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It is a testament of how far Connecticut has come that the least controversial fact about Andrew J. McDonald, nominated by Gov. Dannel P. Malloy on Thursday to join the state Supreme Court, is that he is openly gay. While his nomination does, we suppose, qualify as another historic first, for most Connecticut residents the detail that Mr. McDonald is in a same-sex marriage is irrelevant, which is how it should be.
This is a state that has grown comfortable with same-sex unions, accepting as a given that homosexuals deserve equal treatment under the law.
But Mr. McDonald's appointment invites debate for other reasons. This is arguably more a political appointment than a judicial one. Mr. McDonald, 46, has no experience on the bench. His experience is as a former state senator and political appointee.
He served as the director of legal affairs and corporation counsel for Stamford from 1999 to 2002, when Gov. Malloy served as mayor of the city. Mr. McDonald now serves as general counsel in the Malloy administration. For much of his legal career, Mr. McDonald worked as a litigation partner for Pullman & Comley, one of Connecticut's largest law firms, where he headed the firm's appellate practice.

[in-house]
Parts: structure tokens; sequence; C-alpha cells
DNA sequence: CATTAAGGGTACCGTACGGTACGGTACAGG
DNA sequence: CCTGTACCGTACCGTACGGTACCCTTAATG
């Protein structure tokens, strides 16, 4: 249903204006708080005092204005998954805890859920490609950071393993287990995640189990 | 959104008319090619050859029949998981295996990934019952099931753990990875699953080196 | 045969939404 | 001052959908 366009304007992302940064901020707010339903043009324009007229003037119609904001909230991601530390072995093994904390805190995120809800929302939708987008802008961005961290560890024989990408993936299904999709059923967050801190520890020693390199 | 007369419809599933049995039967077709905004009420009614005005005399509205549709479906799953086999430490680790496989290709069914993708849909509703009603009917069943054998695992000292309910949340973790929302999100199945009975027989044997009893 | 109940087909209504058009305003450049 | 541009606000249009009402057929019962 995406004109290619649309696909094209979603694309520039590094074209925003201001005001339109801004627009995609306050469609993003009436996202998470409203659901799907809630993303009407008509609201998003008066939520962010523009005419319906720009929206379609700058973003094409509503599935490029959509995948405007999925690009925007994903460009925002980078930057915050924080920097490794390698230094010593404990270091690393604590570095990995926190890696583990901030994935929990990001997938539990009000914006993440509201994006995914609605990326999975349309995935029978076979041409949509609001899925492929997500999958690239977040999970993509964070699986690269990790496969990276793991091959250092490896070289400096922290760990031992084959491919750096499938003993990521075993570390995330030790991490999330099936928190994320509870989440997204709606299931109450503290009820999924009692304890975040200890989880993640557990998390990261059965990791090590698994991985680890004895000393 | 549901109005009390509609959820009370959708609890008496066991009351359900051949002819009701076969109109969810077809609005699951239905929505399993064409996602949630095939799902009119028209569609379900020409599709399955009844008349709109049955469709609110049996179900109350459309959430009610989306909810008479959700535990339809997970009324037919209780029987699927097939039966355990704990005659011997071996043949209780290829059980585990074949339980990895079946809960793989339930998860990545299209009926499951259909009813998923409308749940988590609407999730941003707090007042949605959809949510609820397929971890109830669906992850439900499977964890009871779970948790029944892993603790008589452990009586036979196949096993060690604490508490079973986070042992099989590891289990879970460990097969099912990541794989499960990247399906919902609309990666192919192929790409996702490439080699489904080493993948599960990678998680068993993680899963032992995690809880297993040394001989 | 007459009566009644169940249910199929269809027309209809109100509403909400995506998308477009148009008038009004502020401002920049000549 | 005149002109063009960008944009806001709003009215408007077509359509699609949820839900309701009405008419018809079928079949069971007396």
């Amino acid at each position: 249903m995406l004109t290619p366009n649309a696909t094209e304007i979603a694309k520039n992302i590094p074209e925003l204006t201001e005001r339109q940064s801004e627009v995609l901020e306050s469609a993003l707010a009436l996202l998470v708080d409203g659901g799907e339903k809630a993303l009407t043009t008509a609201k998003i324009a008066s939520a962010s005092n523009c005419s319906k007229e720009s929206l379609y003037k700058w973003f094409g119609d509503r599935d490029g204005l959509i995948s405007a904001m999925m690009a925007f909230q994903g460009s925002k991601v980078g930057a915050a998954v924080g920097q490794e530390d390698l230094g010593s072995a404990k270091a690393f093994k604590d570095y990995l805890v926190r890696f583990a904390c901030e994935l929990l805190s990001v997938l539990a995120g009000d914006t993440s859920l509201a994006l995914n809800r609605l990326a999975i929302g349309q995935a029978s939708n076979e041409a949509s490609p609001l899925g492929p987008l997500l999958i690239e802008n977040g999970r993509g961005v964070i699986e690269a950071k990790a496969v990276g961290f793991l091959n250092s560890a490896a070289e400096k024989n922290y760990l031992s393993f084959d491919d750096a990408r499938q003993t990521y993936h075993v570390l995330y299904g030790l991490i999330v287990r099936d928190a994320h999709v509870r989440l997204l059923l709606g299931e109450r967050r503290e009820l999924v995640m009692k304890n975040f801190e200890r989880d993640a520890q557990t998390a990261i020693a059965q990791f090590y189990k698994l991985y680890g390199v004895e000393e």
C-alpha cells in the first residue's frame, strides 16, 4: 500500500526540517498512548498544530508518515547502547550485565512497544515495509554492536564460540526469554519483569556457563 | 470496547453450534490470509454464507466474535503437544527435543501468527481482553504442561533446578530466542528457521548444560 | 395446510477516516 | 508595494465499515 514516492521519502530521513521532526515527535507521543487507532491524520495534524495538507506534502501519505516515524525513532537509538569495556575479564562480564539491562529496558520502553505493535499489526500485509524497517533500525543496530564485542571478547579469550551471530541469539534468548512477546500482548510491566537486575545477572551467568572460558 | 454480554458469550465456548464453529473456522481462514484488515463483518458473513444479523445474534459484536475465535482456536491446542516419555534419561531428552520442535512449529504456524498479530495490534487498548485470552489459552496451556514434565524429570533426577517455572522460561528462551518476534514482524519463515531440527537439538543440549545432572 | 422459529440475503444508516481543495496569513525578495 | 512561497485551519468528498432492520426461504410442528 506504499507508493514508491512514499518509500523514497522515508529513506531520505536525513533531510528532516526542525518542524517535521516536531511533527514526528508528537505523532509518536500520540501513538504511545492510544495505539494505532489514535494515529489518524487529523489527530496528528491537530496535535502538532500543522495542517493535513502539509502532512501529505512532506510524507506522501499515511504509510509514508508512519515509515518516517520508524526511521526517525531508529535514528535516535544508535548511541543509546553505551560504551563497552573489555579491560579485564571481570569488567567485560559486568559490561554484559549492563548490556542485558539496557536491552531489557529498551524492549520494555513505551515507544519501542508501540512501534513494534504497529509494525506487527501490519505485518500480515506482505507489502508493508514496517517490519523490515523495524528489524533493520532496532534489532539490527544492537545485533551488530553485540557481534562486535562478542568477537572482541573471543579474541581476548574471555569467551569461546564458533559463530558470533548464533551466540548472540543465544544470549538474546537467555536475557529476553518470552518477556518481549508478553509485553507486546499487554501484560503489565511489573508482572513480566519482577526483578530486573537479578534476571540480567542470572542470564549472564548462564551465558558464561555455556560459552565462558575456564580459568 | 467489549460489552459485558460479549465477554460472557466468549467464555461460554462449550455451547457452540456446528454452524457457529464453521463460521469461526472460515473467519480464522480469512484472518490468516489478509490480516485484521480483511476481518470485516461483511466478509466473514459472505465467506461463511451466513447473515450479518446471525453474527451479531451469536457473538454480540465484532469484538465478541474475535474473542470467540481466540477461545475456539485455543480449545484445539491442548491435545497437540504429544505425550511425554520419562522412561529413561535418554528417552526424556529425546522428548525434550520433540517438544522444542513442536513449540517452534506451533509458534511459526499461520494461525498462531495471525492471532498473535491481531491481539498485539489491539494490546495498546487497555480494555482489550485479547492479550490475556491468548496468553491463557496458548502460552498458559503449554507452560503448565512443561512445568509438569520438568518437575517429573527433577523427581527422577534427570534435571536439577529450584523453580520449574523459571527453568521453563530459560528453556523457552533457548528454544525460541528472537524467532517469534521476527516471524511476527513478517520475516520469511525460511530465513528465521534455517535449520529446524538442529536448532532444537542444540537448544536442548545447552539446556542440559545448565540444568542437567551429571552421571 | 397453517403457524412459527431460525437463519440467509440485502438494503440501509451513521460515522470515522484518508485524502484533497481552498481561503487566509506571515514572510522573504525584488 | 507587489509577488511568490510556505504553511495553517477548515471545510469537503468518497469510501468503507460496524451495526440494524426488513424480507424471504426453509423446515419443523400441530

In 2009, as co-chairman of the Judiciary Committee, he helped write proposed legislation that was so extreme as to be troubling, particularly coming from someone now nominated to sit in constitutional judgment on the state's highest court. The law would have directed the makeup of financial boards at Roman Catholic parishes to assure lay members controlled the purse strings.
Thankfully, the proposal experienced a quick death. If enacted it would have been an outrageous infringement on the free practice of religion. The Roman Catholic Church is apostolic, with authority coming from its leaders - the pope, cardinals and bishops. It is not the role of government to direct a church how to organize and control its funds.
At the time Mr. McDonald said he was only fulfilling the desire of concerned constituents for more parishioner accountability following the arrests, and subsequent convictions, of a couple of parish priests for embezzling church funds. But fixing that problem internally is a role for the church, not the government.
At the very least, Mr. McDonald deserves some tough questioning on his views of church and state and on the potential conflicts he may face as someone moving directly from the administration to the high court. As the process plays out, we withhold judgment on the appropriateness of his appointment.